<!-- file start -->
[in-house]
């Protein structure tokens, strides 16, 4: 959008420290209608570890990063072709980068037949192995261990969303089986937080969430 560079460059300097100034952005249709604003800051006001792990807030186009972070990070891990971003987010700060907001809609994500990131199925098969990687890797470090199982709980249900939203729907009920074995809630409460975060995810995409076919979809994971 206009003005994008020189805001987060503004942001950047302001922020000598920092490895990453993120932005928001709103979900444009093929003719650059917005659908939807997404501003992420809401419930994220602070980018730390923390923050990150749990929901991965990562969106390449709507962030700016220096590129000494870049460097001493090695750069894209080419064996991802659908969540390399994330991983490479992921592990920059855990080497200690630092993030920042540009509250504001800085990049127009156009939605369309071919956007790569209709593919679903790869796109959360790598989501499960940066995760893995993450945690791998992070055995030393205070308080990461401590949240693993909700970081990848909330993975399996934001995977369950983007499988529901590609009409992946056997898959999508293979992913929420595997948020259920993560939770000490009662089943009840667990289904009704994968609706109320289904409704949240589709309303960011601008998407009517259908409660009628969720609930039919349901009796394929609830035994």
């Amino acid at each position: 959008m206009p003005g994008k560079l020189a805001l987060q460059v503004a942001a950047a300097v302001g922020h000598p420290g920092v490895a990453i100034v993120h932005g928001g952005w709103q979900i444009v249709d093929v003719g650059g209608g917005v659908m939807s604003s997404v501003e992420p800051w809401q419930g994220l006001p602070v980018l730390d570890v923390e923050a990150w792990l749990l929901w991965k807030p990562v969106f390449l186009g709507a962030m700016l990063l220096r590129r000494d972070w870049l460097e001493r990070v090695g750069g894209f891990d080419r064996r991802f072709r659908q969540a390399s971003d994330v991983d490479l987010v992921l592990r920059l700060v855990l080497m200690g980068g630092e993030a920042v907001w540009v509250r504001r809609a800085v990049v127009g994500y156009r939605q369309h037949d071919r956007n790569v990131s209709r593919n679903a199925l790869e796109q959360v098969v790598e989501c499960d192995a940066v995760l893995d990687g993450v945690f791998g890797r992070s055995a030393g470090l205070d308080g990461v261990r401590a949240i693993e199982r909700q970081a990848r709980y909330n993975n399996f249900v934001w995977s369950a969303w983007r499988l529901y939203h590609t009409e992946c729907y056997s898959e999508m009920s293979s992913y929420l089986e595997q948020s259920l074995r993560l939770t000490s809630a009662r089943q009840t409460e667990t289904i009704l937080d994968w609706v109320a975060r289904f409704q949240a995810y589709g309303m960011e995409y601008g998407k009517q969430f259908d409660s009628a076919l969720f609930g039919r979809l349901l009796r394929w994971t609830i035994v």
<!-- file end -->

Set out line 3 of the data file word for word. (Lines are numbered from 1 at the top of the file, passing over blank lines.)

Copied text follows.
């Amino acid at each position: 959008m206009p003005g994008k560079l020189a805001l987060q460059v503004a942001a950047a300097v302001g922020h000598p420290g920092v490895a990453i100034v993120h932005g928001g952005w709103q979900i444009v249709d093929v003719g650059g209608g917005v659908m939807s604003s997404v501003e992420p800051w809401q419930g994220l006001p602070v980018l730390d570890v923390e923050a990150w792990l749990l929901w991965k807030p990562v969106f390449l186009g709507a962030m700016l990063l220096r590129r000494d972070w870049l460097e001493r990070v090695g750069g894209f891990d080419r064996r991802f072709r659908q969540a390399s971003d994330v991983d490479l987010v992921l592990r920059l700060v855990l080497m200690g980068g630092e993030a920042v907001w540009v509250r504001r809609a800085v990049v127009g994500y156009r939605q369309h037949d071919r956007n790569v990131s209709r593919n679903a199925l790869e796109q959360v098969v790598e989501c499960d192995a940066v995760l893995d990687g993450v945690f791998g890797r992070s055995a030393g470090l205070d308080g990461v261990r401590a949240i693993e199982r909700q970081a990848r709980y909330n993975n399996f249900v934001w995977s369950a969303w983007r499988l529901y939203h590609t009409e992946c729907y056997s898959e999508m009920s293979s992913y929420l089986e595997q948020s259920l074995r993560l939770t000490s809630a009662r089943q009840t409460e667990t289904i009704l937080d994968w609706v109320a975060r289904f409704q949240a995810y589709g309303m960011e995409y601008g998407k009517q969430f259908d409660s009628a076919l969720f609930g039919r979809l349901l009796r394929w994971t609830i035994v």